One of my young sons just brought me some tiny stuck-together Legos to unsnap. As I helped him, it occurred to me that he had asked for me help instead of trying it himself because I am an adult and, in his mind, more capable than he.
But then I remembered that even as a child I used to unsnap rows of thin, tightly connected Legos for my brothers. I guess it’s something I’ve always been good at doing. Since I was efficient at the task, they continued letting me do it, and I was glad to help. After all, the way my brothers treated me growing up lead me to believe that my worth–my value–was intrinsically linked to how useful I was. That is, I felt that what I could do for others was what endeared me to them and made me worthy of them. This harmful notion hindered me when I began dating; coming of age, I slowly began to recognize how harmful and objectifying this view is. No person’s worth or value should be judged by their behavior. In a world of economic significance–checks and balances and bottom lines–it often seems that one’s abilities, skills, and character become one’s currency for material measurement. But the interpersonal relationships that ought to be crafted between us, specifically the sacred ties of families, marriages, and intimate relationships, ought not depend on the false notion that what one has to offer determines how much one is valued. These days, I am happy to have finally begun rejecting this notion as I endeavor to teach my children that they are intrinsically valuable and worthy, no matter what they do. Next to imparting the principles of my faith that I hope they will accept as their own, the single most important thing I wish to teach my children is that their worth is not dependent on their behavior nor on what they can do for me, their siblings, or society.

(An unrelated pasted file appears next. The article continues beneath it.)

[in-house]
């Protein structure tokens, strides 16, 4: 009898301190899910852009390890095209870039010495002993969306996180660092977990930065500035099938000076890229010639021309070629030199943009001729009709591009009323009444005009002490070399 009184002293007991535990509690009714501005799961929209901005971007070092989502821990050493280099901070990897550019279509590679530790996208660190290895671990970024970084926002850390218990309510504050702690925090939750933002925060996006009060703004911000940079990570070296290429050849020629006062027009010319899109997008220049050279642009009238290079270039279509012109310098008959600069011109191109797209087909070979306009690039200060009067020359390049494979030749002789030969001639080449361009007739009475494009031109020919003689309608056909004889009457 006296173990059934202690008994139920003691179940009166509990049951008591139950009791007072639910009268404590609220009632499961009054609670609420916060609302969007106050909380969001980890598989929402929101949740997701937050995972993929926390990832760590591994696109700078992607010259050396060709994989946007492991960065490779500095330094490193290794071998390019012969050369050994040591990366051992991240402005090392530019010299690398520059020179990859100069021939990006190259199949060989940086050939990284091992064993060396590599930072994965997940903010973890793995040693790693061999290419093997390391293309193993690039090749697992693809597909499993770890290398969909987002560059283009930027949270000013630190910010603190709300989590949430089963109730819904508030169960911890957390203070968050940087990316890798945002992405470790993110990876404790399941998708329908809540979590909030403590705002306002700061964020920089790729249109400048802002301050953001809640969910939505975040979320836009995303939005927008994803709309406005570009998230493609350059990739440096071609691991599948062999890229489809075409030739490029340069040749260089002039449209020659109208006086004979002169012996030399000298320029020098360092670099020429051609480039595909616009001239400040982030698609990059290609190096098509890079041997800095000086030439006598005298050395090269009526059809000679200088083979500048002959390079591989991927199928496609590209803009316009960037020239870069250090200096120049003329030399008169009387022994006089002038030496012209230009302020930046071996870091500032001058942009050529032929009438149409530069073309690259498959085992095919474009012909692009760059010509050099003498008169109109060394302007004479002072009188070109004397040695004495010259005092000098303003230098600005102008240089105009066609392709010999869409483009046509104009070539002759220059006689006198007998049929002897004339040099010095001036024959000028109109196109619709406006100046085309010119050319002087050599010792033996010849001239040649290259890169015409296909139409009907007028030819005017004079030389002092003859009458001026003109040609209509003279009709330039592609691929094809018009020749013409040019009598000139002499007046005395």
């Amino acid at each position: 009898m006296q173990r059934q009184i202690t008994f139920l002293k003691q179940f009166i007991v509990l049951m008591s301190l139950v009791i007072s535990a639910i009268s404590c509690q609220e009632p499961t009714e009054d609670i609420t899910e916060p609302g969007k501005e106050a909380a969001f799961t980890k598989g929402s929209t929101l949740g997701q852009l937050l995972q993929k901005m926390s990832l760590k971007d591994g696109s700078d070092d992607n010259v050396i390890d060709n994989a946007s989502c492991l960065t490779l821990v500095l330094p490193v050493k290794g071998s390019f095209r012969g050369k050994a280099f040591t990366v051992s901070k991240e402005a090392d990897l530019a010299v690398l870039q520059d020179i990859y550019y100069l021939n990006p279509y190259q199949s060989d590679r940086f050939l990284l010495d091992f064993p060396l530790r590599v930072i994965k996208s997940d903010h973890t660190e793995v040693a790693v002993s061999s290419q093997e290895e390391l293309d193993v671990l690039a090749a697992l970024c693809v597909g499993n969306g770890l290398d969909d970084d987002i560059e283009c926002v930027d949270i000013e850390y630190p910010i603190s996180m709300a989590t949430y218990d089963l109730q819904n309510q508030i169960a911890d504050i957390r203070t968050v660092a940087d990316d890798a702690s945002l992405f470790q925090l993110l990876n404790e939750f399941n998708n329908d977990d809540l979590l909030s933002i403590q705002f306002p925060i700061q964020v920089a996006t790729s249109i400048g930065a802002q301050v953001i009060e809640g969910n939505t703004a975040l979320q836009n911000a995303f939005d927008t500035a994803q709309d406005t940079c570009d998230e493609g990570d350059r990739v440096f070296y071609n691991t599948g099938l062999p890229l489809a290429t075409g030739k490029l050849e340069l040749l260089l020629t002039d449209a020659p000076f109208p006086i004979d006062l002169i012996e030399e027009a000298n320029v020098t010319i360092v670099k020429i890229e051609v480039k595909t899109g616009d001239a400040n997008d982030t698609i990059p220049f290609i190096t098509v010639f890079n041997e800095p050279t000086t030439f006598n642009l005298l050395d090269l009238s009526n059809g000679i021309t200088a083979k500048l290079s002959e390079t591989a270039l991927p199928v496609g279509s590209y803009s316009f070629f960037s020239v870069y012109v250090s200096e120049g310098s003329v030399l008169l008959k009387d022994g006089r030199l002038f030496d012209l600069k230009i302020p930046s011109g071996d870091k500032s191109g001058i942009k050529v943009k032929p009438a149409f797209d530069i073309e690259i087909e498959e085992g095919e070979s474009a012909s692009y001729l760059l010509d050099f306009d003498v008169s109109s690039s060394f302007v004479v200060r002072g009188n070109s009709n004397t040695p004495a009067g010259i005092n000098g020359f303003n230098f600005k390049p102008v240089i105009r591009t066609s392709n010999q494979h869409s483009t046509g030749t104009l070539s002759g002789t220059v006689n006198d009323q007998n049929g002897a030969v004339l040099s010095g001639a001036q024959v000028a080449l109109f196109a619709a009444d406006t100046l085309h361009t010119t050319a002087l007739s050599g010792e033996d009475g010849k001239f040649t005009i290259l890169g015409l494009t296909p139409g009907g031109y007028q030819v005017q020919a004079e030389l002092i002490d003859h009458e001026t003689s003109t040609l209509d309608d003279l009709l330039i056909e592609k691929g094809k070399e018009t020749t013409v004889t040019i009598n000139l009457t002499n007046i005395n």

What is the most important thing you want to teach, or feel you have taught, your children?